The Torah states that certain Zekeinim, elders, "saw" Hashem at Har Sinai (שמות כ"ד:י"א). The Rashbam (שם) says that seeing Hashem is a necessary part of a covenant. Whenever a covenant is formed, Hashem appears. For example, when Hashem and Avraham establish the Bris Bein HaBesarim, Hashem appears (בראשית ט"ו:י"ז); likewise later in the Torah, Hashem passes before Moshe to establish a covenant (שמות ל"ד:ו'). So too here, Hashem passed before the Zekeinim to establish a covenant. The Posuk in our Parsha (שמות כ"ד:י"א) relates that seeing Hashem in no way harmed these Zekeinim. However, in other places, seeing Hashem did cause harm. For example, in Sefer Shemuel Aleph (ו':י"ט), we read that the people of Beis Shemesh were harmed "because they had looked into the Ark of Hashem." Even so, Hashem doesn't harm the Zekeinim here.
After the vision, the Torah (שם) says, the Zekeinim held a great celebration at which they ate and drank with great joy. Ibn Ezra (שם) explains that this shows the different level that they where on, compared to Moshe. Moshe was on Har Sinai for forty days and did not need to eat or drink; the Zekeinim however, had to eat and drink after seeing Hashem in order to survive. Rabbeinu Bechaya explains that the Zekeinim held a great celebration after seeing Hashem in honor of their having survived the experience. He explains this as being similar to the great party which the Kohein Gadol would hold on Yom Kippur after surviving going into the קדש הקדשים, the holy of holies, where Hashem's Shechinah rests; the party was to celebrate his survival. The Seforno explains the Zekeinim's encounter with Hashem as Ibn Ezra does, explaining that they achieved a very high level of prophecy without losing their senses. Both King Shaul and Yechezkel lost their senses after an encounter with Hashem, but the Zekeinim were fine and were able to even eat and drink. The Torah thus wishes to stress the achievement of this high point of prophecy.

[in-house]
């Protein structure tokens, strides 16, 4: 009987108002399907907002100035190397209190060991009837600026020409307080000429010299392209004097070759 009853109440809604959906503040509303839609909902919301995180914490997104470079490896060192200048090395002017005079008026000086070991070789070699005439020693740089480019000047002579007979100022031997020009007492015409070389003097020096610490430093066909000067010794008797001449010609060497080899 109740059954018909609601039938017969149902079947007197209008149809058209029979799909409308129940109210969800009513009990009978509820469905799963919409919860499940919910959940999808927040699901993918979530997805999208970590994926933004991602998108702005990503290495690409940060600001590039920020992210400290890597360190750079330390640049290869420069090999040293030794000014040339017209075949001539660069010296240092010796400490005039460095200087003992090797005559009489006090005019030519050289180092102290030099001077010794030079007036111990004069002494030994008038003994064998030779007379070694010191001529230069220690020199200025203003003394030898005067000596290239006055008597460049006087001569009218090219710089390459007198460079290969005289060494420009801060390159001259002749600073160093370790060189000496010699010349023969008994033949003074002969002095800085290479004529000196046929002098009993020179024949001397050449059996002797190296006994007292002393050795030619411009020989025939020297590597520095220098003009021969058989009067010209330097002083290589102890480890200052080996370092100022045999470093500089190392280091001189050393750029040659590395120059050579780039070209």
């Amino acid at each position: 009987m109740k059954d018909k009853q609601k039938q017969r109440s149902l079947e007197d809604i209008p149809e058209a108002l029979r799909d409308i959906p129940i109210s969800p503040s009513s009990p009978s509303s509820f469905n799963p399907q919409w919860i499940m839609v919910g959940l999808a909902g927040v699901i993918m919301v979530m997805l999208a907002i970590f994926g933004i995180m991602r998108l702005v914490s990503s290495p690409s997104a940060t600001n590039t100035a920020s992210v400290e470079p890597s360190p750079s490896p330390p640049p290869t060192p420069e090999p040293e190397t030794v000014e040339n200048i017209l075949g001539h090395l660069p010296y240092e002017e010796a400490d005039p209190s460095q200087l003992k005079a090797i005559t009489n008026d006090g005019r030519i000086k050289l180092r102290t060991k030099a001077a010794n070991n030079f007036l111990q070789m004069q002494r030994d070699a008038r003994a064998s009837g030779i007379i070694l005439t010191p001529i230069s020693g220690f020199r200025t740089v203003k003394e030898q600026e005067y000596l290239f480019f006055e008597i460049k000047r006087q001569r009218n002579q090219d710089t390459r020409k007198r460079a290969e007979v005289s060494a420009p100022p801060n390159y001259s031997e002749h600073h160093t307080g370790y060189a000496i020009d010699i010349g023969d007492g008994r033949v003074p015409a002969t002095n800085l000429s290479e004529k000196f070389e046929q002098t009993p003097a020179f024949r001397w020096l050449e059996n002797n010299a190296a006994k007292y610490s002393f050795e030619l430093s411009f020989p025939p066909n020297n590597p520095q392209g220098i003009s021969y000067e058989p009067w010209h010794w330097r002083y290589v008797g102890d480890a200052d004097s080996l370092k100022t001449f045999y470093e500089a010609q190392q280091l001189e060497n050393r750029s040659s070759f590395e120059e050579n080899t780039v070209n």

Rashi, however, understands this whole idea negatively. He says that the Zekeinim ate and drank in a vulgar manner after their encounter with Hashem, scorning the status they had achieved and that they deserved death for this. But Hashem did not want to disturb the joy of the covenant with their deaths, so He waited to punish them until later. The instant death that came to Nadav and Avihu described later in the Torah (ויקרא י':ב') was in part a punishment for this act. The Rambam explains similarly in his Moreh Nevuchim (חלק א' פרק ה') that the Zekeinim perceived Hashem in a physical manner after their encounter with His presence. Through this thought, they themselves became physical and had to eat and drink, and, as Rashi explained, Hashem waited until later to punish them.